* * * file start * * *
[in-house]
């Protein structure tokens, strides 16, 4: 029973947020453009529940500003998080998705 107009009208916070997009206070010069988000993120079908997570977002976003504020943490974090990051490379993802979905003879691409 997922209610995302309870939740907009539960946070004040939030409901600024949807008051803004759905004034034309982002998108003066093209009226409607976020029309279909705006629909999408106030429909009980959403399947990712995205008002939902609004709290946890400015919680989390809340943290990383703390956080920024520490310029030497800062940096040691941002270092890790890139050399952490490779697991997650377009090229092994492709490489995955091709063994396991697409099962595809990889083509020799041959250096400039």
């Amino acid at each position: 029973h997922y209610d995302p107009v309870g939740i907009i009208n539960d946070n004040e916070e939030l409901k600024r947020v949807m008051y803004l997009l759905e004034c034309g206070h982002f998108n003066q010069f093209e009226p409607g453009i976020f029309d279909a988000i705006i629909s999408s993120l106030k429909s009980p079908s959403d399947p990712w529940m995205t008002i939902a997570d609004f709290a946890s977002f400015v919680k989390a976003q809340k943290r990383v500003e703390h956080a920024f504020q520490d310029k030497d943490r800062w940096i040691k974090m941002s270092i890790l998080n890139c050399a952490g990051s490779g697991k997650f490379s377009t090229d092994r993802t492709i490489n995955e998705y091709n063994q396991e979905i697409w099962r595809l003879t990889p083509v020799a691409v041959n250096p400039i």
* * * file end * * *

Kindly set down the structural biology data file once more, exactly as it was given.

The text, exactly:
[in-house]
């Protein structure tokens, strides 16, 4: 029973947020453009529940500003998080998705 107009009208916070997009206070010069988000993120079908997570977002976003504020943490974090990051490379993802979905003879691409 997922209610995302309870939740907009539960946070004040939030409901600024949807008051803004759905004034034309982002998108003066093209009226409607976020029309279909705006629909999408106030429909009980959403399947990712995205008002939902609004709290946890400015919680989390809340943290990383703390956080920024520490310029030497800062940096040691941002270092890790890139050399952490490779697991997650377009090229092994492709490489995955091709063994396991697409099962595809990889083509020799041959250096400039």
């Amino acid at each position: 029973h997922y209610d995302p107009v309870g939740i907009i009208n539960d946070n004040e916070e939030l409901k600024r947020v949807m008051y803004l997009l759905e004034c034309g206070h982002f998108n003066q010069f093209e009226p409607g453009i976020f029309d279909a988000i705006i629909s999408s993120l106030k429909s009980p079908s959403d399947p990712w529940m995205t008002i939902a997570d609004f709290a946890s977002f400015v919680k989390a976003q809340k943290r990383v500003e703390h956080a920024f504020q520490d310029k030497d943490r800062w940096i040691k974090m941002s270092i890790l998080n890139c050399a952490g990051s490779g697991k997650f490379s377009t090229d092994r993802t492709i490489n995955e998705y091709n063994q396991e979905i697409w099962r595809l003879t990889p083509v020799a691409v041959n250096p400039i």